Man, has it been nice here. Sunny, well into the 50s, and simply pummeling winter's stiffening corpse into oblivion. I got a full bed of early, salady things planted, raked, pruned, hacked, and generally kept my heart rate up doing myriad useful things. Yards of primo compost are on the way, with fruit-bearing plants to follow soon behind. Now I know that climate change isn't real, because braying jackasses like Sean Hannity have pointed out that it actually snowed during the winter, but nonetheless we comfortably had dinner outside on March 10. When winter is actually three months long it's pretty enjoyable. As long as it doesn't rain again all summer I think we're in for a good year. We have some friends not 5 miles West of us who still have lots of snow on the ground, but we're down to a few dirty piles where the big banks used to be. Bulbs are erupting. It smells different.
So once I decided that we'd be eating outside, my thoughts quickly turned to the shichirin we haven't used all winter. I considered it a couple of times, but it seemed like too much trouble, and besides it's a bit tall for use on the table. But on the ground outside, with cushions? Perfect. I marinated some quail in miso, sake, honey, and ume vinegar while the fire got going, and added shredded fennel to the carrot-daikon dish I made on burger night (previous post) and woke it up a bit with salt, pepper, mustard oil, and ume vinegar. And, also like burger night (which was last week, actually) I sautéed some pak choi.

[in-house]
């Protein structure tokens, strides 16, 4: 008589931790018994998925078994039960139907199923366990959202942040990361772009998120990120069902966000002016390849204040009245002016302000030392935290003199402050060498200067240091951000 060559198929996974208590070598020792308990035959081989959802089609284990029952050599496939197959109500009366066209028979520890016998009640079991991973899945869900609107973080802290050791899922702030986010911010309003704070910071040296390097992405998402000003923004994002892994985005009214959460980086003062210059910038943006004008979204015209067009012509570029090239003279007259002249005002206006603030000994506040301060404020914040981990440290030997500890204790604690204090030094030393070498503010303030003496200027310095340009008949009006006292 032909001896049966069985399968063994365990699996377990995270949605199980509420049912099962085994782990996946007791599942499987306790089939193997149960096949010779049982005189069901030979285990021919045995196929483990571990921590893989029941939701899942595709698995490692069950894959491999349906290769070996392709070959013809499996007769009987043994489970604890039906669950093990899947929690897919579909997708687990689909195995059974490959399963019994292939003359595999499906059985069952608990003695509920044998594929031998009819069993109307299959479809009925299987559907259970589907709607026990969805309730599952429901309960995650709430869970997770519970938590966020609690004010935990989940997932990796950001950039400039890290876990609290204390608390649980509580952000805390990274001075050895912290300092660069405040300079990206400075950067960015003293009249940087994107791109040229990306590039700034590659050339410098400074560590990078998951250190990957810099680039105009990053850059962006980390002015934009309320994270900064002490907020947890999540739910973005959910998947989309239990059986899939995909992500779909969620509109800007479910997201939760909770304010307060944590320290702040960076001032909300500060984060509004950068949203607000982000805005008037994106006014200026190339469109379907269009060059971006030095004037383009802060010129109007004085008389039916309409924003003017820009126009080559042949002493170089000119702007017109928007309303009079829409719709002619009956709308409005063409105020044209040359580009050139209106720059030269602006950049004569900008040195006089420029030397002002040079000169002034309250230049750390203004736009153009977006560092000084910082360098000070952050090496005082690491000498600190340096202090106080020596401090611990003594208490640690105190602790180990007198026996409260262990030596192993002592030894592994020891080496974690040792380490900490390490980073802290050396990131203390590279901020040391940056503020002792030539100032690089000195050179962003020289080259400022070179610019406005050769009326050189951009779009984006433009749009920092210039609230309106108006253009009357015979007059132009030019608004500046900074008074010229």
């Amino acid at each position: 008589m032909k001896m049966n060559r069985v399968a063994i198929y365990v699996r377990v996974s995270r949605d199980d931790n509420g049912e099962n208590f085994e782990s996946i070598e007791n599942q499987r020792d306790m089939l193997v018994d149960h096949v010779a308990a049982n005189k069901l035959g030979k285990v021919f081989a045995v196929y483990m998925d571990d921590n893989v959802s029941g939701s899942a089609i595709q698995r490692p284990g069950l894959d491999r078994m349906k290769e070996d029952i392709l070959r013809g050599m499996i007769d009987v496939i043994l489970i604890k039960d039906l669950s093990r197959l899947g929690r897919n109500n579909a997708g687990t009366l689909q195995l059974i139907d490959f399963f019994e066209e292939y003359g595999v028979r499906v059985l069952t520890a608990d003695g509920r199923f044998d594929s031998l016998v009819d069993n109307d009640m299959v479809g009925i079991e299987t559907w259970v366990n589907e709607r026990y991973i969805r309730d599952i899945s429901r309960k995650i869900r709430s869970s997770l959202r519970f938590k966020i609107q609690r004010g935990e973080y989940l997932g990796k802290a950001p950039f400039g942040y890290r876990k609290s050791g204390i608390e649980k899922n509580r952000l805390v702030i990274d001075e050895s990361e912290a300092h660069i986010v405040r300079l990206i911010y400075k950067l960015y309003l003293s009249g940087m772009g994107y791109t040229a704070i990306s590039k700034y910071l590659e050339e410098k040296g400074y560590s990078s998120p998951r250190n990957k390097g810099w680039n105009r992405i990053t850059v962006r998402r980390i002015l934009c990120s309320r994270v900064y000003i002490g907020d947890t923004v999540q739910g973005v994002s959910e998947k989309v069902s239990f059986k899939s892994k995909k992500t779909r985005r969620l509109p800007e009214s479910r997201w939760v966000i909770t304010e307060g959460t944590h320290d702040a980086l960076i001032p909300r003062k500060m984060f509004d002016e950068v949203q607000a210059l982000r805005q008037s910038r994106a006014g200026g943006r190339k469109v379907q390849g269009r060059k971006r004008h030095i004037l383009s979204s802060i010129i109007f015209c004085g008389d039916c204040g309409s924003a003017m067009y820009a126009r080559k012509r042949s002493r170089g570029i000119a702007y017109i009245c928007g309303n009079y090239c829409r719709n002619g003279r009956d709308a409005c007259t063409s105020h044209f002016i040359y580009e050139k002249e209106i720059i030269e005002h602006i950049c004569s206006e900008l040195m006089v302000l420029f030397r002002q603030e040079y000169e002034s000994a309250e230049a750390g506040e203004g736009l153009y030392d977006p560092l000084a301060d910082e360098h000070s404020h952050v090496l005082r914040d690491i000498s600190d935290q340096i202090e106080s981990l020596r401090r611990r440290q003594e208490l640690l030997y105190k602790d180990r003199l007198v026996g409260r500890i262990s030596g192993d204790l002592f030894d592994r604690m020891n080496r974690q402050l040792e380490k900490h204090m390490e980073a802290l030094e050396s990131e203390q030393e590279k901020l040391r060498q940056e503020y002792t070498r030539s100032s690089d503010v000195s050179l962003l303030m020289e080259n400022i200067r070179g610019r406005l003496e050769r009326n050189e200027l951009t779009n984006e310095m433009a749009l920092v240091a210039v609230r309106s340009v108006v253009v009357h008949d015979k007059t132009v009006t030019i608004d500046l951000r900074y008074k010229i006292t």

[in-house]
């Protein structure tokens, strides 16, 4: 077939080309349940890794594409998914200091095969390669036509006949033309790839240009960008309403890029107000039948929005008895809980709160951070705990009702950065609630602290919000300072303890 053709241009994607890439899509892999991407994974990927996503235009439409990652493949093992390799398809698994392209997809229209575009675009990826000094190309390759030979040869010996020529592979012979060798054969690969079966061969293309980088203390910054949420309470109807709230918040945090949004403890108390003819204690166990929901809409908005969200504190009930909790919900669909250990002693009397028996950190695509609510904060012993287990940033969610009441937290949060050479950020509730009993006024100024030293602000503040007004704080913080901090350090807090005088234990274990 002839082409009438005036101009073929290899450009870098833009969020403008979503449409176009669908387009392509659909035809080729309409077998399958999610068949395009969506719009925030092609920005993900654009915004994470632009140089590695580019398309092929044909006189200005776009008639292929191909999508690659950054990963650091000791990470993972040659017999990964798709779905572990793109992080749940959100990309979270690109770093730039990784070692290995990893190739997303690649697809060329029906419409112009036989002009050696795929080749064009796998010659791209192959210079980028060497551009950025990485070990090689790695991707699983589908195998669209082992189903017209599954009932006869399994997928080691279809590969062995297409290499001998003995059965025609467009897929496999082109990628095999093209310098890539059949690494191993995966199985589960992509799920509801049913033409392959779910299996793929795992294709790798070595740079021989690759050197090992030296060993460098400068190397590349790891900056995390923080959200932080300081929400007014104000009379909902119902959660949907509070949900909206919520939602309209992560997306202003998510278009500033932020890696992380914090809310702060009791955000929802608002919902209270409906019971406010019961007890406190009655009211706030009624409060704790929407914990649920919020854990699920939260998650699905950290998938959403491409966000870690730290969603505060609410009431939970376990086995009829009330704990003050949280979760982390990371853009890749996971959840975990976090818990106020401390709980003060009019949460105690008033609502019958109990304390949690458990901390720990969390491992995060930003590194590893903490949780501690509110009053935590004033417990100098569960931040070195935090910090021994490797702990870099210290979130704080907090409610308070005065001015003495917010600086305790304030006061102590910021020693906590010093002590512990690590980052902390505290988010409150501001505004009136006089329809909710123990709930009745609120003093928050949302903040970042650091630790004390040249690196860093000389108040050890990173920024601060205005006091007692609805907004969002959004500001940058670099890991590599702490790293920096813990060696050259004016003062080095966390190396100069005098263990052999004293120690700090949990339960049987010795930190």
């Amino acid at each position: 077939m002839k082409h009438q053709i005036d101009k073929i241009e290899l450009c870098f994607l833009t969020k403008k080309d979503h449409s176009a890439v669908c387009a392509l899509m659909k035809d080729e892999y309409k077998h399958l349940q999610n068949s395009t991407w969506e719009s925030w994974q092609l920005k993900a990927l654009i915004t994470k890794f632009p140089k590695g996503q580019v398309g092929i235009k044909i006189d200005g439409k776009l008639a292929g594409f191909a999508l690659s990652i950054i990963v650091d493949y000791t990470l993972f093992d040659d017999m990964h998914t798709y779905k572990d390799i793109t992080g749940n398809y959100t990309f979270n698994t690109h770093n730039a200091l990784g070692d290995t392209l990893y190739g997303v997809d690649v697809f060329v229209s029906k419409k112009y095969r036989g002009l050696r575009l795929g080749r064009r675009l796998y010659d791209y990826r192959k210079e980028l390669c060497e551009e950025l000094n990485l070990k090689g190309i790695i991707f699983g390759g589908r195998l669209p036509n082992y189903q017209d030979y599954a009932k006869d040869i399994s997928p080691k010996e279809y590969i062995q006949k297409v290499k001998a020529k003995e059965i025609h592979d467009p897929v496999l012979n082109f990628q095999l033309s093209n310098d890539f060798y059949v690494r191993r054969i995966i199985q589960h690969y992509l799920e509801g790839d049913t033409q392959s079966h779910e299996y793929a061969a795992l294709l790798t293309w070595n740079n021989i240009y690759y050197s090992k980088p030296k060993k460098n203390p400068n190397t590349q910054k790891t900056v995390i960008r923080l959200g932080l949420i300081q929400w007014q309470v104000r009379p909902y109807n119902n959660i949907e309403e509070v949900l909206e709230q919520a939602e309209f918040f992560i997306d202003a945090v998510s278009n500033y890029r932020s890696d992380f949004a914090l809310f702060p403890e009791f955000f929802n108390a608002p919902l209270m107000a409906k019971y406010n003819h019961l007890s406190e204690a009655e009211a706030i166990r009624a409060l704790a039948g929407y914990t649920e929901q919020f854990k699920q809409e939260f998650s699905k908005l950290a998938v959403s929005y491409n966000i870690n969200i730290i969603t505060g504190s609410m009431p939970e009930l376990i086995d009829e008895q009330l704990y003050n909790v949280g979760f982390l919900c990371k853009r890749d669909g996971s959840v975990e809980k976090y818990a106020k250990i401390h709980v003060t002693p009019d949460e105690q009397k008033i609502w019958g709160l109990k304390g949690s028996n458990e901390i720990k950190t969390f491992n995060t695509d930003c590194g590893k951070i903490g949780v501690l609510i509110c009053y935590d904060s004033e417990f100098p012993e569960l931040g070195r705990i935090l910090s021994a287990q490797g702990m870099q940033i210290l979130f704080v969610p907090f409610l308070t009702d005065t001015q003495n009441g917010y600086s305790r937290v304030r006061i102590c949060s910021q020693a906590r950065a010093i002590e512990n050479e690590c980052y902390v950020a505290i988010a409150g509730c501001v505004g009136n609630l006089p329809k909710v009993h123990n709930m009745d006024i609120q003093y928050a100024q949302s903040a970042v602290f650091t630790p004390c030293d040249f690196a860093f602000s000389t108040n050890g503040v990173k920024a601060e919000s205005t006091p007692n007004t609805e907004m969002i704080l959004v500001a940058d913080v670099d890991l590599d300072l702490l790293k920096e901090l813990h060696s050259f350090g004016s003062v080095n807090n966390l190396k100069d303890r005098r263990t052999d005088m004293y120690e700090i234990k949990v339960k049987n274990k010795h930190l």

Where things got interesting was with the garnish. There were some kumquats in the fridge, left from the marmalade I made for some duck, and I knew we were grilling, so I poked around for something that would work with them, settling on a jar of (very good) mango chutney. It's pretty thick, and not without chunks, so in the interest of getting it easily into the painstakingly hollowed out kumquats, I thought to thin it with some local absinthe. It seemed like they might do fun things together flavor-wise, and probably work with the fennel in the salad.
Once the shichirin gets hot, things cook extremely fast. Since we were outside, I just used regular hardwood charcoal; the smokeless binchotan stuff is pricey so I saved it for inside use. The clay of the stove heats up to a glowing orange, radiating tremendous heat up at the food. These little birds were done in about three minutes.
We made little nests of garlic chives–the only wild edibles growing so far–for the kumquats, and there was brown rice as well as the greens and salad. The kumquats were even better than I suspected they would be; it's a wonderful combination, and grilling them adds even more. Milo was dubious, so he grilled a couple whole, with no chutney. Once he tasted these, though, he asked if he could eat all of them.
For dessert, we tossed apple slices in honey, cinnamon, and local pear brandy, then grilled them to make use of the still-hot fire. It's going to rain for a few days coming up, but that's good; it will give everything the juice it needs to explode upward and get this vernal party started.